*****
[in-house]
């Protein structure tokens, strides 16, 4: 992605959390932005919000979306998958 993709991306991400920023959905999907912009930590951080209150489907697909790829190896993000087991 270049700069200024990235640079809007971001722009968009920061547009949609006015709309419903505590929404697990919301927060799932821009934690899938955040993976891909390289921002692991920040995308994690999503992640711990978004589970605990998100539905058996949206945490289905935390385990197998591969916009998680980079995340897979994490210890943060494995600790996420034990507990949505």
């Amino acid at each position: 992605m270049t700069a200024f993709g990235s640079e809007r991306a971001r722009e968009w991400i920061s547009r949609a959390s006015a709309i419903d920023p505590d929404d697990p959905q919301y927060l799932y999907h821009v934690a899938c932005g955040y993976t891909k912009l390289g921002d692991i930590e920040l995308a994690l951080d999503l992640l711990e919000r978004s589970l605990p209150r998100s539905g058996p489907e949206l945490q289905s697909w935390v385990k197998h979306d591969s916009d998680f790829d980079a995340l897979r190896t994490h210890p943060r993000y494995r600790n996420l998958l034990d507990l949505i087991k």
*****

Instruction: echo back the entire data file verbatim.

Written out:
[in-house]
């Protein structure tokens, strides 16, 4: 992605959390932005919000979306998958 993709991306991400920023959905999907912009930590951080209150489907697909790829190896993000087991 270049700069200024990235640079809007971001722009968009920061547009949609006015709309419903505590929404697990919301927060799932821009934690899938955040993976891909390289921002692991920040995308994690999503992640711990978004589970605990998100539905058996949206945490289905935390385990197998591969916009998680980079995340897979994490210890943060494995600790996420034990507990949505």
């Amino acid at each position: 992605m270049t700069a200024f993709g990235s640079e809007r991306a971001r722009e968009w991400i920061s547009r949609a959390s006015a709309i419903d920023p505590d929404d697990p959905q919301y927060l799932y999907h821009v934690a899938c932005g955040y993976t891909k912009l390289g921002d692991i930590e920040l995308a994690l951080d999503l992640l711990e919000r978004s589970l605990p209150r998100s539905g058996p489907e949206l945490q289905s697909w935390v385990k197998h979306d591969s916009d998680f790829d980079a995340l897979r190896t994490h210890p943060r993000y494995r600790n996420l998958l034990d507990l949505i087991k």